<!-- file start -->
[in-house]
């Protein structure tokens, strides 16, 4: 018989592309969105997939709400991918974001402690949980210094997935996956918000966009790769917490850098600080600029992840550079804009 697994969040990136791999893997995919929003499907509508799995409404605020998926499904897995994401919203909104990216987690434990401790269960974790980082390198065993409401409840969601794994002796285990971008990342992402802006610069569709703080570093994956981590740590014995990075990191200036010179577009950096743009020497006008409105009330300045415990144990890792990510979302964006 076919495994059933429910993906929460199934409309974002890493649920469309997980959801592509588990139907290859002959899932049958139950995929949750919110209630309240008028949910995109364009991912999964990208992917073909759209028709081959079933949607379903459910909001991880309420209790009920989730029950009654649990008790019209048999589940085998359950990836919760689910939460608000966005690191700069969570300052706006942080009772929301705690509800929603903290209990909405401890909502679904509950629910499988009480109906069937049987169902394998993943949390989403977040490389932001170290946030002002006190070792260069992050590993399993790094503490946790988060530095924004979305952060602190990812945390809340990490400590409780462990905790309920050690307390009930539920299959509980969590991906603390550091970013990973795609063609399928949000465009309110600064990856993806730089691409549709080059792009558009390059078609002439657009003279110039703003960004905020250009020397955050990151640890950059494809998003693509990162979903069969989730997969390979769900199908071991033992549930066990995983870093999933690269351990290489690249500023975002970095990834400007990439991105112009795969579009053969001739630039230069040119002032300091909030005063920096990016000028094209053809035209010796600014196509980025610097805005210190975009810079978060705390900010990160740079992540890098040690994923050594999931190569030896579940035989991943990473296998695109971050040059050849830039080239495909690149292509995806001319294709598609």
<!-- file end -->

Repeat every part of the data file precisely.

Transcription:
[in-house]
């Protein structure tokens, strides 16, 4: 018989592309969105997939709400991918974001402690949980210094997935996956918000966009790769917490850098600080600029992840550079804009 697994969040990136791999893997995919929003499907509508799995409404605020998926499904897995994401919203909104990216987690434990401790269960974790980082390198065993409401409840969601794994002796285990971008990342992402802006610069569709703080570093994956981590740590014995990075990191200036010179577009950096743009020497006008409105009330300045415990144990890792990510979302964006 076919495994059933429910993906929460199934409309974002890493649920469309997980959801592509588990139907290859002959899932049958139950995929949750919110209630309240008028949910995109364009991912999964990208992917073909759209028709081959079933949607379903459910909001991880309420209790009920989730029950009654649990008790019209048999589940085998359950990836919760689910939460608000966005690191700069969570300052706006942080009772929301705690509800929603903290209990909405401890909502679904509950629910499988009480109906069937049987169902394998993943949390989403977040490389932001170290946030002002006190070792260069992050590993399993790094503490946790988060530095924004979305952060602190990812945390809340990490400590409780462990905790309920050690307390009930539920299959509980969590991906603390550091970013990973795609063609399928949000465009309110600064990856993806730089691409549709080059792009558009390059078609002439657009003279110039703003960004905020250009020397955050990151640890950059494809998003693509990162979903069969989730997969390979769900199908071991033992549930066990995983870093999933690269351990290489690249500023975002970095990834400007990439991105112009795969579009053969001739630039230069040119002032300091909030005063920096990016000028094209053809035209010796600014196509980025610097805005210190975009810079978060705390900010990160740079992540890098040690994923050594999931190569030896579940035989991943990473296998695109971050040059050849830039080239495909690149292509995806001319294709598609």